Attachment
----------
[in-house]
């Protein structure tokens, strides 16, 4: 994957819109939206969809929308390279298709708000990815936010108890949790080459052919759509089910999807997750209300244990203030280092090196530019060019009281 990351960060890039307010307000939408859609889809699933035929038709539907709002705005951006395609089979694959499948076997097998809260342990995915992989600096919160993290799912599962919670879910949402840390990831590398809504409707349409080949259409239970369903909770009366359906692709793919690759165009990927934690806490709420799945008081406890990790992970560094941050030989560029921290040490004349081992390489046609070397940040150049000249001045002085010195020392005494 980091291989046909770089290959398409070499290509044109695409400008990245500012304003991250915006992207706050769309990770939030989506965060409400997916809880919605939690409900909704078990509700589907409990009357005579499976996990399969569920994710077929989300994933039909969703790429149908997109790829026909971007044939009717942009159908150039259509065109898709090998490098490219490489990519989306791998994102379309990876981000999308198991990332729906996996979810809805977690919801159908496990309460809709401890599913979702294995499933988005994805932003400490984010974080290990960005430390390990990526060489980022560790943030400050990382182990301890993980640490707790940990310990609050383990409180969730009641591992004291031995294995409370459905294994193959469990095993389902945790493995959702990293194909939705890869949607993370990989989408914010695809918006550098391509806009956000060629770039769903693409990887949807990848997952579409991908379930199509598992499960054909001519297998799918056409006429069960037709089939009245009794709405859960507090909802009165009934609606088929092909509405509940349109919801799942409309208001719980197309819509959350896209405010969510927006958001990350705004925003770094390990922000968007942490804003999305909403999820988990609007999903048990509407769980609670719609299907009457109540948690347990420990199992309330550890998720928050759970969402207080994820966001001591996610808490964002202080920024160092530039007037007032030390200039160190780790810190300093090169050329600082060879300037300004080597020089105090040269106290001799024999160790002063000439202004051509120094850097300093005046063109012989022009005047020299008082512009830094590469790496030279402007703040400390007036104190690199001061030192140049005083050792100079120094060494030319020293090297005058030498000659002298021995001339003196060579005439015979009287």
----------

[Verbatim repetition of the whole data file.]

[in-house]
């Protein structure tokens, strides 16, 4: 994957819109939206969809929308390279298709708000990815936010108890949790080459052919759509089910999807997750209300244990203030280092090196530019060019009281 990351960060890039307010307000939408859609889809699933035929038709539907709002705005951006395609089979694959499948076997097998809260342990995915992989600096919160993290799912599962919670879910949402840390990831590398809504409707349409080949259409239970369903909770009366359906692709793919690759165009990927934690806490709420799945008081406890990790992970560094941050030989560029921290040490004349081992390489046609070397940040150049000249001045002085010195020392005494 980091291989046909770089290959398409070499290509044109695409400008990245500012304003991250915006992207706050769309990770939030989506965060409400997916809880919605939690409900909704078990509700589907409990009357005579499976996990399969569920994710077929989300994933039909969703790429149908997109790829026909971007044939009717942009159908150039259509065109898709090998490098490219490489990519989306791998994102379309990876981000999308198991990332729906996996979810809805977690919801159908496990309460809709401890599913979702294995499933988005994805932003400490984010974080290990960005430390390990990526060489980022560790943030400050990382182990301890993980640490707790940990310990609050383990409180969730009641591992004291031995294995409370459905294994193959469990095993389902945790493995959702990293194909939705890869949607993370990989989408914010695809918006550098391509806009956000060629770039769903693409990887949807990848997952579409991908379930199509598992499960054909001519297998799918056409006429069960037709089939009245009794709405859960507090909802009165009934609606088929092909509405509940349109919801799942409309208001719980197309819509959350896209405010969510927006958001990350705004925003770094390990922000968007942490804003999305909403999820988990609007999903048990509407769980609670719609299907009457109540948690347990420990199992309330550890998720928050759970969402207080994820966001001591996610808490964002202080920024160092530039007037007032030390200039160190780790810190300093090169050329600082060879300037300004080597020089105090040269106290001799024999160790002063000439202004051509120094850097300093005046063109012989022009005047020299008082512009830094590469790496030279402007703040400390007036104190690199001061030192140049005083050792100079120094060494030319020293090297005058030498000659002298021995001339003196060579005439015979009287």